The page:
Dynamic Statutory Drafting: Calculating the Price of Legislative Imprecision
James Ming Chen
University of Louisville - Louis D. Brandeis School of Law
Issues in Legal Scholarship, Dynamic Statutory Interpretation, Article 13, 2002
Minnesota Legal Studies Research Paper
Inflation touches many areas of law, and the law's response to inflation constitutes a policymaking opportunity in its own right. Legislators have long realized that the use of specific dollar figures or economic formulas can render statutes obsolete. Yet Congress's response to the most basic type of economic change hardly reflects careful policymaking. Federal statutes specifying one price index strongly favor the Bureau of Labor Statistics' Consumer Price Index (CPI) over the implicit price deflator (IPD) derived from the Bureau of Economic Affairs' computation of the gross domestic product. The IPD, however, boasts two methodological advantages that enable it to outperform the CPI in many circumstances. The IPD not only covers a deeper range of goods and services in the economy; it also eschews the fixed-weighted market-basket approach of the CPI. Both features offset the CPI's tendency to over report the rate of price change in the U.S. economy. Adopting the superior inflation index does present a daunting legal task. Because courts cannot countermand specific legislative references to one index or the other, and because neither index suits for all legislative needs, substitution of the IPD for the CPI (or vice versa) must almost invariably be achieved through piecemeal amendment. Like statutory interpretation ex post, legislative drafting ex ante demands both an expectation of imperfection and an enduring commitment to reinvention.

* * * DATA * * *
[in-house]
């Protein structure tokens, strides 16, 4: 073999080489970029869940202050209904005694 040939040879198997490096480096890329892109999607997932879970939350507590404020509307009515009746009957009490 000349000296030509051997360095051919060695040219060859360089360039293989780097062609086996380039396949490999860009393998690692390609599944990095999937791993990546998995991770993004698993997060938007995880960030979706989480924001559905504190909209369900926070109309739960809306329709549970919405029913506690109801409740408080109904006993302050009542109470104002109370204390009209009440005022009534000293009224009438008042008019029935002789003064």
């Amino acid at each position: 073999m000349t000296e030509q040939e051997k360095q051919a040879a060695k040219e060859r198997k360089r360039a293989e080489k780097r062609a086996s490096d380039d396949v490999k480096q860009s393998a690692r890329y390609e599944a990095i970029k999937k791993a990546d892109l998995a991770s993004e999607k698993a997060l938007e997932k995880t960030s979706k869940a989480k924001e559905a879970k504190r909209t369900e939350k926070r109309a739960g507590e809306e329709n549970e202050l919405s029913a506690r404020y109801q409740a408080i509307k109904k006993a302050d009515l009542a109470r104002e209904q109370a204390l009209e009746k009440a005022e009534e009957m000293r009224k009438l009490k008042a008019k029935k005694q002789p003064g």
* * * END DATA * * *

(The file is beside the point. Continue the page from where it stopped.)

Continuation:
A fuller version of this article, The Price of Macroeconomic Imprecision: How Should the Law Measure Inflation?, 54 Hastings L.J. 1375 (2003), is available for download at http://papers.ssrn.com/abstract=771244.
Keywords: inflation, discount rates, purchasing power parity, consumer price index, implicit price deflator, gross domestic product, CPI, GDP
JEL Classification: C10, E30, E31, L51, O47Accepted Paper Series
Date posted: May 1, 2006
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